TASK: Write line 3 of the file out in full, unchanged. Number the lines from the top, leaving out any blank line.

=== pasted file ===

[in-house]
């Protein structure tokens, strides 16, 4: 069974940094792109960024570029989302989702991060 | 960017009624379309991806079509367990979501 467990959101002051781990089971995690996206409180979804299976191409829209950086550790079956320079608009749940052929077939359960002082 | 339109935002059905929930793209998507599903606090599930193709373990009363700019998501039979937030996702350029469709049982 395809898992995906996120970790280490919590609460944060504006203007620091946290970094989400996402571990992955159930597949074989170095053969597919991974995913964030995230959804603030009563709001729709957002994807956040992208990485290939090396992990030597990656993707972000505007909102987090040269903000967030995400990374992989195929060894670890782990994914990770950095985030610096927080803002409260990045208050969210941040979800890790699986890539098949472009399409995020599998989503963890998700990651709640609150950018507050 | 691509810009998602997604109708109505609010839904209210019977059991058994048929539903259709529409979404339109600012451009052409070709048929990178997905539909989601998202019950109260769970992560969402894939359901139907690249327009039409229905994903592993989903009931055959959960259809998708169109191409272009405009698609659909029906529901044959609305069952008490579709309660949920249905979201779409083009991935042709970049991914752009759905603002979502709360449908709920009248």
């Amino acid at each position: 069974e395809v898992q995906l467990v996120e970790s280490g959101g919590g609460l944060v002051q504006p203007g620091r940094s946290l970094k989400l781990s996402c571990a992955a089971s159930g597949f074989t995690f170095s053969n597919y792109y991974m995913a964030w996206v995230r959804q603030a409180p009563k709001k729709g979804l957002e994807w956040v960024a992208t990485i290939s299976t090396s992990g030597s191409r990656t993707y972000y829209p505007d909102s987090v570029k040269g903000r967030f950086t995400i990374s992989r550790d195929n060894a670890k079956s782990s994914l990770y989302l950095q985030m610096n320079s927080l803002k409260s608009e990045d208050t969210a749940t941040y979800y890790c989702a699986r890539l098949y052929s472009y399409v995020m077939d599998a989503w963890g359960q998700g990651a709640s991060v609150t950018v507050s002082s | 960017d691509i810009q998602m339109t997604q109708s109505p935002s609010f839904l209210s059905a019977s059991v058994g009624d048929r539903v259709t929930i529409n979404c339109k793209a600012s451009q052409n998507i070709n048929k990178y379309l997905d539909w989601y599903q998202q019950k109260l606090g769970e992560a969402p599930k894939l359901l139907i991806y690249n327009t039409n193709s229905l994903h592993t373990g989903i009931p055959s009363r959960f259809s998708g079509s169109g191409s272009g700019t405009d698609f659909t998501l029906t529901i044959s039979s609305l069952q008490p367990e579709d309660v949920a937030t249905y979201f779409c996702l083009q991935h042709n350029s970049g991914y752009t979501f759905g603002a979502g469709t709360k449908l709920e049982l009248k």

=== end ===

């Amino acid at each position: 069974e395809v898992q995906l467990v996120e970790s280490g959101g919590g609460l944060v002051q504006p203007g620091r940094s946290l970094k989400l781990s996402c571990a992955a089971s159930g597949f074989t995690f170095s053969n597919y792109y991974m995913a964030w996206v995230r959804q603030a409180p009563k709001k729709g979804l957002e994807w956040v960024a992208t990485i290939s299976t090396s992990g030597s191409r990656t993707y972000y829209p505007d909102s987090v570029k040269g903000r967030f950086t995400i990374s992989r550790d195929n060894a670890k079956s782990s994914l990770y989302l950095q985030m610096n320079s927080l803002k409260s608009e990045d208050t969210a749940t941040y979800y890790c989702a699986r890539l098949y052929s472009y399409v995020m077939d599998a989503w963890g359960q998700g990651a709640s991060v609150t950018v507050s002082s | 960017d691509i810009q998602m339109t997604q109708s109505p935002s609010f839904l209210s059905a019977s059991v058994g009624d048929r539903v259709t929930i529409n979404c339109k793209a600012s451009q052409n998507i070709n048929k990178y379309l997905d539909w989601y599903q998202q019950k109260l606090g769970e992560a969402p599930k894939l359901l139907i991806y690249n327009t039409n193709s229905l994903h592993t373990g989903i009931p055959s009363r959960f259809s998708g079509s169109g191409s272009g700019t405009d698609f659909t998501l029906t529901i044959s039979s609305l069952q008490p367990e579709d309660v949920a937030t249905y979201f779409c996702l083009q991935h042709n350029s970049g991914y752009t979501f759905g603002a979502g469709t709360k449908l709920e049982l009248k």